Constant Tension, Lactic Acid, and Muscle BurnJun 21, 2022
Photo Credit: Rafael Classen
Lactic acid doesn’t cause muscle burn here’s why:
At roughly 30% of maximal muscle tension, peripheral blood flow is significantly occluded resulting in increasing hypoxia within the blood (less oxygen availability) as time under tension increases.
During constant tension exercises like split squats:
- ATP is converted to ADP + phosphate + free hydrogen ions
- The hydrogen ions have a positive charge and build up in the blood as the high-energy phosphate bonds are continually broken to fuel the muscle contractions
- Hydrogen ion build-up, NOT lactic acid, is the cause of metabolic acidosis and therefore muscle burn during constant tension sets.
During walking lunges:
- Blood flow is intermittently only very briefly occluded from muscle tension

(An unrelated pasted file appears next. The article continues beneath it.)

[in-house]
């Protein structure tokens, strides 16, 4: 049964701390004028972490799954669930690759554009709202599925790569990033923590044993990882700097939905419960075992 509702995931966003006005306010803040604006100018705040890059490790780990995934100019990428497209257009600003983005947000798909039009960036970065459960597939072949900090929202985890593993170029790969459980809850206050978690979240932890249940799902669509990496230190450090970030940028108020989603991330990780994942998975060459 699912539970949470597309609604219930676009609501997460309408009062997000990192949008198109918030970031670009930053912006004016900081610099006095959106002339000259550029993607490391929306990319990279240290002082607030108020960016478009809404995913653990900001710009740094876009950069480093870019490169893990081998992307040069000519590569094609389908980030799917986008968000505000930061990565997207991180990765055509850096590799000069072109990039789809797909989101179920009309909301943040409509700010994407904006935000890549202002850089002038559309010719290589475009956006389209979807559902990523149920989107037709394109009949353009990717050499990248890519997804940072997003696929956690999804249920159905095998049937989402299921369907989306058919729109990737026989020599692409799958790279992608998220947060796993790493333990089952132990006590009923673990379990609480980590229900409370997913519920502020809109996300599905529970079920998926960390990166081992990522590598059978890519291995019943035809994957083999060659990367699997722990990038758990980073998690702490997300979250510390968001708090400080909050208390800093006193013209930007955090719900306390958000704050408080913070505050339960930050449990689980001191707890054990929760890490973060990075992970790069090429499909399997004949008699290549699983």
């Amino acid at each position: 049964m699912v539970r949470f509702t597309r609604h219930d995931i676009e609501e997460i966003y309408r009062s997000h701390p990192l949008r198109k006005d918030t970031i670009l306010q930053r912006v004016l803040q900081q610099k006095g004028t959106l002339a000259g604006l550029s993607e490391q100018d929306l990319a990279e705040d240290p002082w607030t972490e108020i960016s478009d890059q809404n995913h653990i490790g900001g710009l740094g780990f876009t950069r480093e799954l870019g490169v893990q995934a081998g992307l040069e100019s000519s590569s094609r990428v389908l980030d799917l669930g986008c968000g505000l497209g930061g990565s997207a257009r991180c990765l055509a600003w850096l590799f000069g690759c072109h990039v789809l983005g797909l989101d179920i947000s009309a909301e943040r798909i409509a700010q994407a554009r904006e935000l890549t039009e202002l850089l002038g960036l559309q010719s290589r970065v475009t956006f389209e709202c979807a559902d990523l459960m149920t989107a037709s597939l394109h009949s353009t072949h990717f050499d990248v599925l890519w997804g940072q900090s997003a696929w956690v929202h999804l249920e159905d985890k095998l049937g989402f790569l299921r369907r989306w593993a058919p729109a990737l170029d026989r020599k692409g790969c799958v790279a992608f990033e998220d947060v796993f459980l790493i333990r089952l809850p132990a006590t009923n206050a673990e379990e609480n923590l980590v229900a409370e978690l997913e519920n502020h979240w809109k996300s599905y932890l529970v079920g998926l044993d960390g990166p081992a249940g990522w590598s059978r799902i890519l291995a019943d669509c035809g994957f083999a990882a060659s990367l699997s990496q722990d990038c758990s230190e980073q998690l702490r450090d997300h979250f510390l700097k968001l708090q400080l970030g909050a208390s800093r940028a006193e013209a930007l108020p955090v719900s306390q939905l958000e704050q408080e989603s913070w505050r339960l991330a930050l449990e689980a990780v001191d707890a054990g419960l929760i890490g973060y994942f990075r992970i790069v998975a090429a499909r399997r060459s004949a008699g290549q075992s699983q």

Benefits of constant tension training:
- Lower load required (think deload, rehab setting, hotel gym with small dumbbells)
- Hormonal increases.... maybe (IGF-1, GH, MTOR, etc)
Downsides of constant tension training:
- Less mechanical load (not the ideal stimulus to improve maximal strength)
- More peaks and valleys in blood pressure
- Painfully difficult when performed correctly
- Constant tension training doesn’t build up lactic acid
- Constant tension training can be an effective training stimulus, but don’t put all your eggs in one basket
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